It’s a more curious contrast with Adam Smith, a mainstay of the Scottish Enlightenment and one of the most misunderstood writers of contemporary times. In this country, Adam Smith has the reputation of being an absolutely laissez-faire economist, totally dedicated to the “invisible hand,” opposed to government, a friend of the capitalist class and an implied enemy of those who find themselves losers in a perfectly free market. Both right and left have this illusion of Smith. Rich financiers in the Reagan years supposedly sported ties with Adam Smith’s image, thinking he was one of their kind. Leftists are seldom any better. I once had a strange interaction with a fellow library school student, a socialist of sorts with an M.A. in history, who saw me reading The Wealth of Nations. The student refused to read Smith “because he was a capitalist,” thus demonstrating his own lack of enlightenment. He’d been told all he needed to know by some professor or pundit, and relinquished faith in his own power to educate himself and make reasonable judgments based on his own knowledge.
Adam Smith was a defender of what he called the “system of natural liberty,” and he did indeed describe and defend the division of labor and free trade that undeniably builds wealth in nations. However, he was not necessarily a friend of the capitalist or an opponent of government, as anyone who has ever bothered to read Smith would know. Does this quote from the Wealth of Nations surprise you?
People of the same trade seldom meet together, even for merriment and diversion, but the conversation ends in a conspiracy against the public, or in some contrivance to raise prices. It is impossible indeed to prevent such meetings, by any law which either could be executed, or would be consistent with liberty and justice. But though the law cannot hinder people of the same trade from sometimes assembling together, it ought to do nothing to facilitate such assemblies; much less to render them necessary.
Does this sound like a friend of the rapacious capitalist? What else are lobbyists and business interest groups but conspiracies against the public? Cabals dedicated to their own interest at the expense of the common good? Or this argument against mercantilism:
Consumption is the sole end and purpose of all production; and the interest of the producer ought to be attended to only so far as it may be necessary for promoting that of the consumer. The maxim is so perfectly self-evident that it would be absurd to attempt to prove it. But in the mercantile system the interest of the consumer is almost constantly sacrificed to that of the producer; and it seems to consider production, and not consumption, as the ultimate end and object of all industry and commerce.
How many of our laws, regulations, and subsidies are truly dedicated to protection of the individual and unorganized consumers, and how many to the protection of organized business interests, i.e., the producers? Whose interests are at stake in the current debate, and whose interests are getting the most attention in the media–the consumers of health care or the producers of it? What would Adam Smith the consumer advocate have to say about the shenanigans of the insurance industry?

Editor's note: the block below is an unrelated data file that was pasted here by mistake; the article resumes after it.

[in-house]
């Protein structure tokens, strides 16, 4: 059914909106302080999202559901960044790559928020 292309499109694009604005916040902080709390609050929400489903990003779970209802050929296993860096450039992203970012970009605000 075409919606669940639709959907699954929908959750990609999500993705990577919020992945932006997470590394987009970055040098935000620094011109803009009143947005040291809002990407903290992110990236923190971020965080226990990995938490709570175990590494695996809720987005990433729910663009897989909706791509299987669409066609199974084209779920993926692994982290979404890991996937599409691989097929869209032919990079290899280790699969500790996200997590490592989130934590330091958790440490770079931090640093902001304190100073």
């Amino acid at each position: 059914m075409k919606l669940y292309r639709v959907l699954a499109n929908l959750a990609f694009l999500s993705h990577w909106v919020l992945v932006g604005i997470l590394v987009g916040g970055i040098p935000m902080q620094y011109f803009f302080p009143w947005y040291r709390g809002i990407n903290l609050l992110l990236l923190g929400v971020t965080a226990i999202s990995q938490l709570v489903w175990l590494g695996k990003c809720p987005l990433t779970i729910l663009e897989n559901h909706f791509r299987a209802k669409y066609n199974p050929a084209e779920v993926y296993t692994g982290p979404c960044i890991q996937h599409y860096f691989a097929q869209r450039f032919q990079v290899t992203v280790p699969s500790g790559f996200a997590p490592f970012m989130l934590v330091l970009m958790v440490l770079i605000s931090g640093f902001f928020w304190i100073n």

Despite my commentary on the health care debate here, it’s not health care or the debate as such that interests me so much as the mob tactics associated with it. We have right wing pundits and entertainers calling President Obama a Nazi while encouraging the sort of mob politics the Nazis themselves used to such great effect. In this case, the end of enlightenment is the rise of the ochlocracy, or “rule of the mob.” We’ve had people who might otherwise be intelligent and productive citizens showing up at meetings shouting so that others might not be heard. They’ve been acting like Yahoos, another creation of an eighteenth-century writer. In Gulliver’s travel to the land of the Houyhnhnms he encounters creatures he takes to be humans by their appearance, but finds after watching them they’re little more than bestial savages. Watching roused rabble scream and shout affirms Jonathan Swift’s belief that humans aren’t rational animals, but only animals capable of reason.
This disturbs me as a human and as a citizen, but also professionally. American reactionaries, wherever they have power, try to defund education and any other public good. They would rather send a harmless pot-smoker to prison than a smart poor person to college. With no responsible voices on the political right speaking out against the disruptive mobs, does this mean they support the rise of ochlocracy?
There are mobs of every political stripe, as history has shown, but I’m more concerned professionally by right-wing than left-wing mobs. Left-wing mobs have a tendency to destroy commercial property (as in the WTO protests in Seattle a decade ago) or else just appropriate it (as with most left-wing revolutions). I don’t have any commercial property, and am unlikely to acquire any, so that doesn’t affect me as directly. Right-wing mobs have a tendency to attack institutions of education rather than of commerce. They don’t like book-learning, but they do like book-burning.
The Right has been working hard for a couple of decades to reduce the funding of higher education, and thus make it more difficult for poor, or even the middle class, to afford college. This is insidious destruction of a society of educated and thus often critical citizens. With the active encouragement of people to join mobs and shout down opponents, and the lack of right-winge opposition to demagogic voices, how big a leap is it to imagine mobs being encouraged not just to shout down politicians they don’t like, but to start burning books and such at public rallies? If the reactionary leaders don’t like reasoned debate, how long before they direct the mobs against the the institutions most dedicated to reason and debate–our colleges and universities?
Does this seem far-fetched? Perhaps. On the other hand, one right-wing entertainer with millions of followers is ignorant or stupid enough to compare those who believe in equal rights with women to Nazis. It’s not like we aren’t living amidst millions of loud, ignorant bigots. I see no difference in principle in demagogues encouraging their followers to disrupt peaceful meetings and encouraging them to besiege libraries or disrupt the activities of teaching and learning at institutions of higher education. Both involve resistance to enlightenment, the denial of reason, and the embrace of dark, unruly passions.